We have grown accustomed to sci-fi films being churned out at the behest of big studios, wanting to tick all the demographic boxes on the genre map. Science fiction, a genre of storytelling that took shape in the hands of great innovative writers like Jules Verne, H G Well and Arthur C Clarke, has become a vehicle for the film industry to present CGI effects as actual works of fiction. But every once in a while a filmmaker appears with a true passion for the genre and a talent for telling a compelling story on the celluloid. Amelia 2.0 is one of those films.
Most sci-fi films now stay clear of what is called ‘hard science fiction.’ Hard science fiction refers to stories where the writer is careful to retain scientific accuracy. After Kubrick’s ground breaking 2001: A Space Odyssey, a precious few Hollywood films followed that route. Robert Zemeckis’s Contact, Terry Gilliam’s 12 Monkeys are among the exceptions. While scientific accuracy is not necessarily a prerequisite for crafting engrossing stories, the complete disregard to it always leaves a bad aftertaste. Typically, the sci-fi films are now just flashy action movies set in the future or in space. With the appropriate amount of marketing, these films lure millions of people into theatres, promising to give them an opportunity to eat pop-corn while they look at famous actors and hear loud sound effects.
But everything changes when Carter is approached by scientist Paul Wesley (Ed Begley Jr), offering to give Amelia a second chance. Wesley and his team of scientists at Wesley Enterprises are on the verge of achieving brain transplant. After Carter accepts the offer, Wesley and his chief researcher Dr Ellen Beckett (Kate Vernon) put Amelia’s brain into a flawless replica of her body. In real fact the ‘brain transplant’ actually entails creating a copy of the subject’s brain. The story develops from there.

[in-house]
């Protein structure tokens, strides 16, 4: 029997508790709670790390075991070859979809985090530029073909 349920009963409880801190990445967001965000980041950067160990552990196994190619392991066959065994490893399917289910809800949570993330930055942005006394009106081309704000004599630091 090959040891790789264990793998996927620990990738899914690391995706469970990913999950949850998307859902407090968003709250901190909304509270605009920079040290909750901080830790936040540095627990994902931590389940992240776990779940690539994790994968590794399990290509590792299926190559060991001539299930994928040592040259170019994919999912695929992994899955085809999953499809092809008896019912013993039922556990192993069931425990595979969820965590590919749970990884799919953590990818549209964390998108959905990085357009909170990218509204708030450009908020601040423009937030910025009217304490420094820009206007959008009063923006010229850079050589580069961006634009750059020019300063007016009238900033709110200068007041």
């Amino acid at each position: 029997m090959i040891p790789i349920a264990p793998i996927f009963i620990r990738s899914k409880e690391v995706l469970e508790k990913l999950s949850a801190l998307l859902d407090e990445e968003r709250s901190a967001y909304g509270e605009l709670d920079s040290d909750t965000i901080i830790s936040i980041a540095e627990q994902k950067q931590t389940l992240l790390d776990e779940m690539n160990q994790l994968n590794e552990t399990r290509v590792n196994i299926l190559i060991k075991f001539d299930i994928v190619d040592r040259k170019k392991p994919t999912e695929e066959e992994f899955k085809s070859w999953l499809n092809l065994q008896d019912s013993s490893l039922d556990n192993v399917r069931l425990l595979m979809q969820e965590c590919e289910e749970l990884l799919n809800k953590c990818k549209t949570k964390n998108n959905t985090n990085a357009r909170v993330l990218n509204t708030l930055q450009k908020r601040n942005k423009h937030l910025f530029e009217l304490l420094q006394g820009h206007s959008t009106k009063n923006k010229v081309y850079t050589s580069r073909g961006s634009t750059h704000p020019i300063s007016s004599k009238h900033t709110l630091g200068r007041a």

A number of sub plots are introduced including public debate relating to giving artificial life to dead people. Thaddeus (Chris Ellis), a conservative senator, successfully orchestrates massive opposition against the corporation’s use of the technology.
Although the current technology is a long way away from accurately replicating human brains, the general direction of AI nevertheless raises similar issues in the present world. Director Adam Orton, however, chose not to delve too deeply into the technicality. Instead he focused on the characters, drawing the viewers fully into their dilemmas and uncertainties. As the movie develops, we see Carter seriously conflicted as he doubts if the new Amelia is human at all or a mere ‘copy’ of the person he knew and loved. We see the real Amelia slowly emerging into the new body and Carter ultimately succumbing to deeper confusion.
All of the cast members give strong performances, but most noteworthy is Angela Billman’s Amelia, which she delivers with panache and elegance. Ben Whitehair’s portrayal of Summerland provides the necessary fuel to keep a constant tension and he ably makes the character’s anxiety contagious.
Even though Orton’s clever direction poses questions about morality, ethics and the conundrum of dealing with the mystery of what constitutes a human being, it is ultimately Billman’s moving depiction of Amelia’s tortured soul that compels the viewers to care for her deeply, to want for her to get back to Carter and to want to protect her.
But nothing can be taken away from the good story telling. At one point viewers genuinely start to feel how unbelievably monstrous it can be if corporations own a person’s being, as was the case for Amelia. She became the property of Wesley Enterprise. The obvious cautionary tale in the presentation rings true for anyone bothering to keep up with the current state of the world. However, ultimately, the film can be seen simply as a powerful love story. And that is its greatest strength. ■
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